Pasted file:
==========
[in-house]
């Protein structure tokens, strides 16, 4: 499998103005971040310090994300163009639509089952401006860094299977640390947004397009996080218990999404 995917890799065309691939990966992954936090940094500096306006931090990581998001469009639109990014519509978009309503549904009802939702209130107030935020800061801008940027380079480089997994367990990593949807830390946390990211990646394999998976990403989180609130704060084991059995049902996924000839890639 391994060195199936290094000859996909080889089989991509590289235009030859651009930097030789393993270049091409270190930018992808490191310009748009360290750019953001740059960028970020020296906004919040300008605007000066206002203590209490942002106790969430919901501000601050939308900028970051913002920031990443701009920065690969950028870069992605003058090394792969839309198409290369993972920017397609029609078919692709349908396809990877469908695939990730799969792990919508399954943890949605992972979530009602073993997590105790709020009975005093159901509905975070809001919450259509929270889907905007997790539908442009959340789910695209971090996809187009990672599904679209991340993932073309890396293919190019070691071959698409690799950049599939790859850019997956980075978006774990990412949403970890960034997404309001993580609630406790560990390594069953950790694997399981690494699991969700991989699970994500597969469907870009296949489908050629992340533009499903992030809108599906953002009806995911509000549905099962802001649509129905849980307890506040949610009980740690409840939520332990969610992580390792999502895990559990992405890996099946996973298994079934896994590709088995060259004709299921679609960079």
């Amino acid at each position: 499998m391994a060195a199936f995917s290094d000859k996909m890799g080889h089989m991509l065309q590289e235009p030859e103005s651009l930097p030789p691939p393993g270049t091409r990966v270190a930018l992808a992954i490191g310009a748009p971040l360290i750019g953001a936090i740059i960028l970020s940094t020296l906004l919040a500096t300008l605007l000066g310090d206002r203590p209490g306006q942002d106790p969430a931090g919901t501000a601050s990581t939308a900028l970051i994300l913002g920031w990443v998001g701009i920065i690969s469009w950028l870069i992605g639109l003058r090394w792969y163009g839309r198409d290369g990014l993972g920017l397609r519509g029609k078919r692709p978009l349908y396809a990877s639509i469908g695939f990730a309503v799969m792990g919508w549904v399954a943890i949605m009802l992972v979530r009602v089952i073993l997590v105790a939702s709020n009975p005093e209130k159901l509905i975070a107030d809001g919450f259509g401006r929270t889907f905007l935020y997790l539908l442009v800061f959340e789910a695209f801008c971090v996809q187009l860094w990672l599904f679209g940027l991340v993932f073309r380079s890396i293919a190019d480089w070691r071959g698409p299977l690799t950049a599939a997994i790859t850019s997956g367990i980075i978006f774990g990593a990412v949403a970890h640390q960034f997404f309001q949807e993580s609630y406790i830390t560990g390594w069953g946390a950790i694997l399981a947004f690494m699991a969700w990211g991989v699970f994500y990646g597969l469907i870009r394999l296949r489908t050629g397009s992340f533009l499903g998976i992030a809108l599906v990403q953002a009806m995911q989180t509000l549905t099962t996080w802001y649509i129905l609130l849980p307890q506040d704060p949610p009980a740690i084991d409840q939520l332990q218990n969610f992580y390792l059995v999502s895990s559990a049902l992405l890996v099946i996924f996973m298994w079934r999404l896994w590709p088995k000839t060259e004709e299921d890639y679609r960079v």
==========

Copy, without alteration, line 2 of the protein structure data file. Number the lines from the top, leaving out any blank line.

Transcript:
């Protein structure tokens, strides 16, 4: 499998103005971040310090994300163009639509089952401006860094299977640390947004397009996080218990999404 995917890799065309691939990966992954936090940094500096306006931090990581998001469009639109990014519509978009309503549904009802939702209130107030935020800061801008940027380079480089997994367990990593949807830390946390990211990646394999998976990403989180609130704060084991059995049902996924000839890639 391994060195199936290094000859996909080889089989991509590289235009030859651009930097030789393993270049091409270190930018992808490191310009748009360290750019953001740059960028970020020296906004919040300008605007000066206002203590209490942002106790969430919901501000601050939308900028970051913002920031990443701009920065690969950028870069992605003058090394792969839309198409290369993972920017397609029609078919692709349908396809990877469908695939990730799969792990919508399954943890949605992972979530009602073993997590105790709020009975005093159901509905975070809001919450259509929270889907905007997790539908442009959340789910695209971090996809187009990672599904679209991340993932073309890396293919190019070691071959698409690799950049599939790859850019997956980075978006774990990412949403970890960034997404309001993580609630406790560990390594069953950790694997399981690494699991969700991989699970994500597969469907870009296949489908050629992340533009499903992030809108599906953002009806995911509000549905099962802001649509129905849980307890506040949610009980740690409840939520332990969610992580390792999502895990559990992405890996099946996973298994079934896994590709088995060259004709299921679609960079």